Bourama Soumaoro's pharmacy looks much like any other, packets of pills in glass cabinets and jars of powder to fight everything from toothache to dysentery. But nowhere in the doctor's small shop in Mali's capital Bamako is there a chemically manufactured drug.
Bourama Soumaoro’s pharmacy looks much like any other, packets of pills in glass cabinets and jars of powder to fight everything from toothache to dysentery. But nowhere in the doctor’s small shop in Mali’s capital Bamako is there a chemically manufactured drug.
Soumaoro’s remedies are made exclusively from ground-up local plants, the exact mixture based on knowledge passed down through the generations by traditional village healers.
“Culturally, we’re born into traditional medicine rather than Western medicine. From being babies, our mothers take us to traditional healers to clean us and cure us with plants,” Soumaoro told Reuters.
“The story of modern medicine is foreign to our culture.”
The World Health Organisation estimates about 80% of Africans rely on traditional medicine from the cradle to the grave. There is just one conventional doctor per 25 000 people compared to a traditional healer for every 200 in some areas.
Traditional knowledge is often extremely localised. A village in Mali’s south-eastern Sikasso region is said to be the only one in the country to possess an anti-venom powder to treat snake bites, a cure which Mali’s Association of Traditional Healers says is recognised by medical doctors.
One bush used to treat malaria by Mali’s Dogon people, who live in mud-brick villages nestled along the Bandiagara escarpment near Burkina Faso, is found only within 100km of their cliff dwellings, scientists say.
“Malaria is one of the most common illnesses in Mali and modern medicine has so far proved to be ineffective [in curing it],” said Soumaoro. “Traditional medicine at least finds solutions to relieve the symptoms.”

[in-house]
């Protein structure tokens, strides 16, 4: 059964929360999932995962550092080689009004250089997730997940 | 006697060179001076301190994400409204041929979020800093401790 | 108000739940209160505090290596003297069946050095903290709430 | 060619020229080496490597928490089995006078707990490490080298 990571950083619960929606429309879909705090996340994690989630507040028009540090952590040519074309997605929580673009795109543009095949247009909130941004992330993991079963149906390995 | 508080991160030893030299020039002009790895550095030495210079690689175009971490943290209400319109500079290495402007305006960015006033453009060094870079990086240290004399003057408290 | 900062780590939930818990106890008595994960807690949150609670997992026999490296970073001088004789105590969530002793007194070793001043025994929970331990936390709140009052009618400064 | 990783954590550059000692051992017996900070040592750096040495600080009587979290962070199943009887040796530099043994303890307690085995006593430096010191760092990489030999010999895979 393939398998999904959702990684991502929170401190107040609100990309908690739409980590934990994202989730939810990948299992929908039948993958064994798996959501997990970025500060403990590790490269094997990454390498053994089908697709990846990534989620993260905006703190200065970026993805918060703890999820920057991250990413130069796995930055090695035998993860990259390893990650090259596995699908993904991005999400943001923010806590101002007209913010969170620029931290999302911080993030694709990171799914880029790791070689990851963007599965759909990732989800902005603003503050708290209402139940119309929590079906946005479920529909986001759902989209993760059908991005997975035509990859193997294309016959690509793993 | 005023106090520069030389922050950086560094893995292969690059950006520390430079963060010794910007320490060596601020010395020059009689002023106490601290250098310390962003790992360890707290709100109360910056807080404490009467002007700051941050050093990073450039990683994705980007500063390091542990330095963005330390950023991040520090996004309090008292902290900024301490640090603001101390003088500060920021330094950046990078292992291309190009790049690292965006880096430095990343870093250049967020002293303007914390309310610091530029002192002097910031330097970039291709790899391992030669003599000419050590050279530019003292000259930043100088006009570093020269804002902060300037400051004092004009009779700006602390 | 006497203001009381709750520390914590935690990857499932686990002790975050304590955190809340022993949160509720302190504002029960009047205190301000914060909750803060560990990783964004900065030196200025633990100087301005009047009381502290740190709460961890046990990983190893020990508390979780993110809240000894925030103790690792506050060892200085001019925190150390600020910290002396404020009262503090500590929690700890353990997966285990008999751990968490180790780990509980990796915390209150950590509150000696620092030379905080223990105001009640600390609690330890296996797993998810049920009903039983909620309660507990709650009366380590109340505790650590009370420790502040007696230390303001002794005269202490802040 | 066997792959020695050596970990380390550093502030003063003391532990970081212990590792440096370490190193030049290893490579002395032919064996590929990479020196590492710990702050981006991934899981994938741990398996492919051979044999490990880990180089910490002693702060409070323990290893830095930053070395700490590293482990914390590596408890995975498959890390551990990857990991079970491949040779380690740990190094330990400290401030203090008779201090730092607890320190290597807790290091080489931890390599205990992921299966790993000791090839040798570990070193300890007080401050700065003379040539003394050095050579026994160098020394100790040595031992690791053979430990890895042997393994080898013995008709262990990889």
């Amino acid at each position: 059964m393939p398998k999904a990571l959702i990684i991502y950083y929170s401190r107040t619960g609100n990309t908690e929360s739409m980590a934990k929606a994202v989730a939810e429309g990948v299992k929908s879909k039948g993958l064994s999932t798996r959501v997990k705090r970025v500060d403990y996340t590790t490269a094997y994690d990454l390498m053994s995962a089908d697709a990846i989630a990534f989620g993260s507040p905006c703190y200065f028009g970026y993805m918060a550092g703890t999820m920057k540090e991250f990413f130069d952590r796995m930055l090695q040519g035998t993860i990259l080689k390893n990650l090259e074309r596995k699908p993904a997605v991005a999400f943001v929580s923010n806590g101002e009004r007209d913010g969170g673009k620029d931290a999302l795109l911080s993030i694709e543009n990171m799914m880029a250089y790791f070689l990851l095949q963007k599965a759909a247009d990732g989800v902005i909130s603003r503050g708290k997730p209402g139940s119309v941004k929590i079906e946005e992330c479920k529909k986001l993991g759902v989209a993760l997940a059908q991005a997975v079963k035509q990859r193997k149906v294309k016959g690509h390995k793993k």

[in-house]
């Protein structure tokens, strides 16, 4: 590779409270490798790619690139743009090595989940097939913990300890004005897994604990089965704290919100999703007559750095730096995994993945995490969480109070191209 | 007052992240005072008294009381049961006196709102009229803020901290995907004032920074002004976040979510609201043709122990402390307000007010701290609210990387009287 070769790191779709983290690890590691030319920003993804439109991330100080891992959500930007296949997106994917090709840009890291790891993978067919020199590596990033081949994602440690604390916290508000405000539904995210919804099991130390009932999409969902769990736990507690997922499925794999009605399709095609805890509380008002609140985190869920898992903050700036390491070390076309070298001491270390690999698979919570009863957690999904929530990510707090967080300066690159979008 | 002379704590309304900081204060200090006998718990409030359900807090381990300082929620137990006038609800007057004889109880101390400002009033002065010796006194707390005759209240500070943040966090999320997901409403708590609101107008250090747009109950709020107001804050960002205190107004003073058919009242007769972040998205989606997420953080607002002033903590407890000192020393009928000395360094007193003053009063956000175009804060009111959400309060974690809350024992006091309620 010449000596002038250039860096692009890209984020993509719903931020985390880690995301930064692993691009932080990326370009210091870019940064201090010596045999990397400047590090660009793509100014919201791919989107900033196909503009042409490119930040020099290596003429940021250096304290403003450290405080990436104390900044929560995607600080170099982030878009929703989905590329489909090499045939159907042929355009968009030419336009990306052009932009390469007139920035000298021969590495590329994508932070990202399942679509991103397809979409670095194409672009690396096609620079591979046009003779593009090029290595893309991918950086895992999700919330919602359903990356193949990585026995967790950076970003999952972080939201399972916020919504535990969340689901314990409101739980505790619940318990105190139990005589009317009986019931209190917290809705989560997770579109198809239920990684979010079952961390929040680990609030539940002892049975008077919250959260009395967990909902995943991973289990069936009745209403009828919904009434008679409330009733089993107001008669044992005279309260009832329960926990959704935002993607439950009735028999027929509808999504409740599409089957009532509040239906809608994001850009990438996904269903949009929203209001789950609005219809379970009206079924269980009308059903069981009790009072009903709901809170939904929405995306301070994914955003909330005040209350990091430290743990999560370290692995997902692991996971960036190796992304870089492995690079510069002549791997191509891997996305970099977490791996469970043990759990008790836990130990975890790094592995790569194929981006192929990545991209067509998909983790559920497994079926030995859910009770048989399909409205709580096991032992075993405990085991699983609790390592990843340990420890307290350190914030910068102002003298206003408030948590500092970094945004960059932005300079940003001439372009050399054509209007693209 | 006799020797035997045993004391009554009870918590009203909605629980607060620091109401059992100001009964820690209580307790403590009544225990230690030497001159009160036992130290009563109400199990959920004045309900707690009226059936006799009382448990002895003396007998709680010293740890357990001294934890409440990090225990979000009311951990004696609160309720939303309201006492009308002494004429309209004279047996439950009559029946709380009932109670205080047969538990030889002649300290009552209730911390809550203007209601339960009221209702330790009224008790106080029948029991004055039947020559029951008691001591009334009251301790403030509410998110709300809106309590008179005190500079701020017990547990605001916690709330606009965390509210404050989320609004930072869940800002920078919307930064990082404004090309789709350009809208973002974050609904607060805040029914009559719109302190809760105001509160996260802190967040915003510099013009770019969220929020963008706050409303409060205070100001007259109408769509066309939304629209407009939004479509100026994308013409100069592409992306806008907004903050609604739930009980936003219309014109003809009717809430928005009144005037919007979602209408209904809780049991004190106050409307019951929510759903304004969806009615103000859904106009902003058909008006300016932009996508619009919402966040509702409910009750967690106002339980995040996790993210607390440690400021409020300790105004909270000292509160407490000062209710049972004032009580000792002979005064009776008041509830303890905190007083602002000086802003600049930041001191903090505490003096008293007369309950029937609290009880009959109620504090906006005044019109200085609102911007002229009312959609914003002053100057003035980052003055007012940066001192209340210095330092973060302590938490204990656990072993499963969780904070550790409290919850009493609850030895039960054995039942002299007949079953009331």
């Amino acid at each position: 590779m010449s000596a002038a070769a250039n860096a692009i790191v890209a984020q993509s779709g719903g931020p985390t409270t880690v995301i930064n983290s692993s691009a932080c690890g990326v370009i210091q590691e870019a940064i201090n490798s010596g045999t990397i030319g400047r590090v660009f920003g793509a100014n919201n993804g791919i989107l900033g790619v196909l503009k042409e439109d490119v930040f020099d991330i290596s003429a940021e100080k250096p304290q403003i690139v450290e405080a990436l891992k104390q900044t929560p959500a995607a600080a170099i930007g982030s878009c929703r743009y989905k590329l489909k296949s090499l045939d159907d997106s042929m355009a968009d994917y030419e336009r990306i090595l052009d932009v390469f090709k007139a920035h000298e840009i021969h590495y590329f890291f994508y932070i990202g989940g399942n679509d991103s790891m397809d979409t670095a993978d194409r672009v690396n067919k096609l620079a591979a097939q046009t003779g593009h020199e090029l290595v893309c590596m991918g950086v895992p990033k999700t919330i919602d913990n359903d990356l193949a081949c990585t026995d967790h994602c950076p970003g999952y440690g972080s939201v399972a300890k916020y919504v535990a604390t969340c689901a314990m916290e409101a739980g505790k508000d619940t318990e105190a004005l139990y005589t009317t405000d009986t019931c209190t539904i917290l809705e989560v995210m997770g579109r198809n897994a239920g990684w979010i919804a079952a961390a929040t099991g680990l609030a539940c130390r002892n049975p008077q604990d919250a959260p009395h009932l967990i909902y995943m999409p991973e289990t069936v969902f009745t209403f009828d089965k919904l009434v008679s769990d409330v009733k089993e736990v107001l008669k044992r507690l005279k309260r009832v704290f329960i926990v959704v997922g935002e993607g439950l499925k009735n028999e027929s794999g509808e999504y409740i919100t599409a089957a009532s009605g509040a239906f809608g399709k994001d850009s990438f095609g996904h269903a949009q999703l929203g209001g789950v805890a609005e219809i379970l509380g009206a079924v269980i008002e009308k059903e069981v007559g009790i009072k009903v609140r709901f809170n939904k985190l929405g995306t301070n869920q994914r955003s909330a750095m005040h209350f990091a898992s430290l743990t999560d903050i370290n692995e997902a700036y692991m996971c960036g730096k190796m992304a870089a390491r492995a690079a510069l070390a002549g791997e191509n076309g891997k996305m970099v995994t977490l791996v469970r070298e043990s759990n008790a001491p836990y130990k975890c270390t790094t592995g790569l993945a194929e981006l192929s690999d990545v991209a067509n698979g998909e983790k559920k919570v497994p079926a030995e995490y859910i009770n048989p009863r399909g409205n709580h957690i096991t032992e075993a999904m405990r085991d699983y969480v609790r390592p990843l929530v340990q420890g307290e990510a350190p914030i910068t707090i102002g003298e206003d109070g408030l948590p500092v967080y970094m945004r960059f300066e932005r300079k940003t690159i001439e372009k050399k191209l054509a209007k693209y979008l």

Example to Africa
Mali’s government is one of few in Africa to formally recognise the benefits of traditional healers. Its scientists test the healers’ methods and give them a seal of approval.
“This system is unique in Africa and is said by many to be a model for the rest of the developing countries that rely on traditional medicine,” said Berit Smestad Paulsen, a professor in the School of Pharmacy at the University of Oslo, Norway.
“I do not think [traditional African medicine] is taken seriously enough ... this type of treatment can be just as good as ours in many cases,” said Paulsen, who has been working with Malian scientists for years on research into traditional cures.
Professor Drissa Diallo, head of the department of traditional medicine at Mali’s National Institute for Research into Public Health, has tried to build up trust with the traditional healers, persuading them that the aim of the research is to preserve and improve their practices.
“The traditional healer is viewed in the community as highly competent. When we do research like this, we are working for them,” he said, dressed in a white lab coat and standing over dried leaves spread on his laboratory floor.
“We give the information we gather to the healer so he can improve what he is doing and produce what we call improved traditional medicine, approved and sold in pharmacies like regular drugs.”
Seven such traditional medicines are already on the national list of essential drugs and sold in shops like Soumaoro’s, packaged in gelatine capsules in small plastic bags marked with an expiry date, dosage instructions and an authorisation from the health ministry.
Such plant-based cures are cheaper to produce and sell, require no prescription and are more widely accepted than conventional medicine.
African medicine was often feared by the Europeans who colonised the continent. Some believed traditional cures were part of dangerous black magic ceremonies and, although the system continued to thrive, it was largely driven underground.
Traditional medicine still finds plenty of sceptics in the Western medical profession but has been making a comeback since the era of independence in the 1960s.
Diallo’s lab is packed with cabinets of dried roots, leaves and grains. It is just two years old, employs 60 people and was funded partly by the debt relief Mali has won in recent years.
His colleagues had carried out similar research in more basic facilities since 1968.
Although the lab is producing enough evidence to determine which plants have healing qualities, it is still some way off the clinical requirements that would be needed for Western drugmakers to use the findings, Oslo’s Paulsen said.
Just as colonisers feared African methods, so too many Malians view Western medicine with suspicion, regarding it as overpriced and not tailored to curing local ailments which their ancestors have been treating for generations.
“Modern medicine has come at us like something dictated from outside,” said Soumaoro. “And we don’t like being dictated to.” - Reuters